Exodus and Emancipation: Biblical and African-American Slavery, by Kenneth Chelst. Jerusalem: Urim Publications, 2009. 446 pp. $31.00. ISBN 978-965-524-020-7

Kenneth Chelst compares the Jewish people’s enslavement and departure from Egypt with the African-American slave experience in the United States, their emancipation, and their subsequent fight for dignity and equality. Both peoples suffered centuries-long oppression, with the African-American slave population at the time of emancipation in the 1860s roughly double that of the Israelites at the biblical Exodus. Chelst dives deeply into the biblical narrative, using classical and modern commentaries to explore the social, psychological, religious, and philosophical dimensions of the slave experience and mentality. Drawing on slave narratives, published letters, eyewitness accounts, and recorded interviews of former slaves, together with historical, sociological, economic and political analyses of this era, Chelst weaves the two sets of narratives into a collage of  parallel and contrasting  experiences.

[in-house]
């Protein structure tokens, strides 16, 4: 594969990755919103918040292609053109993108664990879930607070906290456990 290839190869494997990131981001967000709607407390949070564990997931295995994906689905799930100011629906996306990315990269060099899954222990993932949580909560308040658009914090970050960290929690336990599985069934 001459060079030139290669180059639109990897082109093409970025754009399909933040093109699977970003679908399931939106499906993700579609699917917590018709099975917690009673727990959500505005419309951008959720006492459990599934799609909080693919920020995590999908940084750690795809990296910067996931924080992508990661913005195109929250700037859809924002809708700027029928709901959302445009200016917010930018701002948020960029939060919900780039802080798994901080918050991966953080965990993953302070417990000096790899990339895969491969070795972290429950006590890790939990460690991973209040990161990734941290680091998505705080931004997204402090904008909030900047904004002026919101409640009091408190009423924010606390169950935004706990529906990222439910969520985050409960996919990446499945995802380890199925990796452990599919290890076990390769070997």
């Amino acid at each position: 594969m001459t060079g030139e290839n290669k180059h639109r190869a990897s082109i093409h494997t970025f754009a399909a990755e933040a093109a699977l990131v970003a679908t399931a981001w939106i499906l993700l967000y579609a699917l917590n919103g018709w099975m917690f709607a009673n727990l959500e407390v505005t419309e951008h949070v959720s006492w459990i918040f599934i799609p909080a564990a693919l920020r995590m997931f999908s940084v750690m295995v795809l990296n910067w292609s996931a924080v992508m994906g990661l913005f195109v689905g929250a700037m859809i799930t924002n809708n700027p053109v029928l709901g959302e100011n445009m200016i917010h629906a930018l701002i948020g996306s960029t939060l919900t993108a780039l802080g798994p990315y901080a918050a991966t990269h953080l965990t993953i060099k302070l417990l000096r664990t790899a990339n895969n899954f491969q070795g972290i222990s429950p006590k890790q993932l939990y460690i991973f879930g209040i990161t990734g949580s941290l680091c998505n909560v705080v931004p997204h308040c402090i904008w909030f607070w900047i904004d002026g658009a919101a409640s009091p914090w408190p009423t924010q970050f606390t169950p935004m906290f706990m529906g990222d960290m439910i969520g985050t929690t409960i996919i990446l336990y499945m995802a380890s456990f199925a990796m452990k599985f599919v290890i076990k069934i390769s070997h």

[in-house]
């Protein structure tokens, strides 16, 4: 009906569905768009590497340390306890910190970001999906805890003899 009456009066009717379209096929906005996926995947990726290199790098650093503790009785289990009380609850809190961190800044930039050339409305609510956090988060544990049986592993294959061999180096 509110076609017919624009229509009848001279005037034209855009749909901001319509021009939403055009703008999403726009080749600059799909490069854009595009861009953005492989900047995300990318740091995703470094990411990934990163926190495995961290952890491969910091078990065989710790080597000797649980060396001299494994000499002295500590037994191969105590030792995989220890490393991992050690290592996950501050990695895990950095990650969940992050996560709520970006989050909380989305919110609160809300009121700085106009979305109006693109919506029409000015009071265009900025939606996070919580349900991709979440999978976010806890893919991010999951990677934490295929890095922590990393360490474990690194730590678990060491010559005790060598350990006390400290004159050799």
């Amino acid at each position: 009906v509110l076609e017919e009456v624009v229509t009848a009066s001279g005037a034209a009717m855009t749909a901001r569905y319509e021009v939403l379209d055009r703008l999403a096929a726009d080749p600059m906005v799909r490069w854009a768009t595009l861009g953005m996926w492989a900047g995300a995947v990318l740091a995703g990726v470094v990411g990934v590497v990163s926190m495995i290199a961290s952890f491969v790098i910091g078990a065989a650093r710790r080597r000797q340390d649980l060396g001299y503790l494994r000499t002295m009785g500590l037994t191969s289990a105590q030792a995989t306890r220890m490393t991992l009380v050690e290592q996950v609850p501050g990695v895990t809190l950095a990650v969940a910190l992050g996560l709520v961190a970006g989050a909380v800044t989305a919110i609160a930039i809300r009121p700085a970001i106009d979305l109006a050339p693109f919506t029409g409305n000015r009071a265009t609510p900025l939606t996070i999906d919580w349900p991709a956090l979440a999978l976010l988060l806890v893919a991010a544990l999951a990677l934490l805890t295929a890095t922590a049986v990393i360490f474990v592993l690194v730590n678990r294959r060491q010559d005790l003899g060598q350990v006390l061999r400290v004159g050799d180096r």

From Shofar: An Interdisciplinary Journal of Jewish Studies

The original article may be found in Shofar Volume 28 Number 4, Summer 2010 edition.


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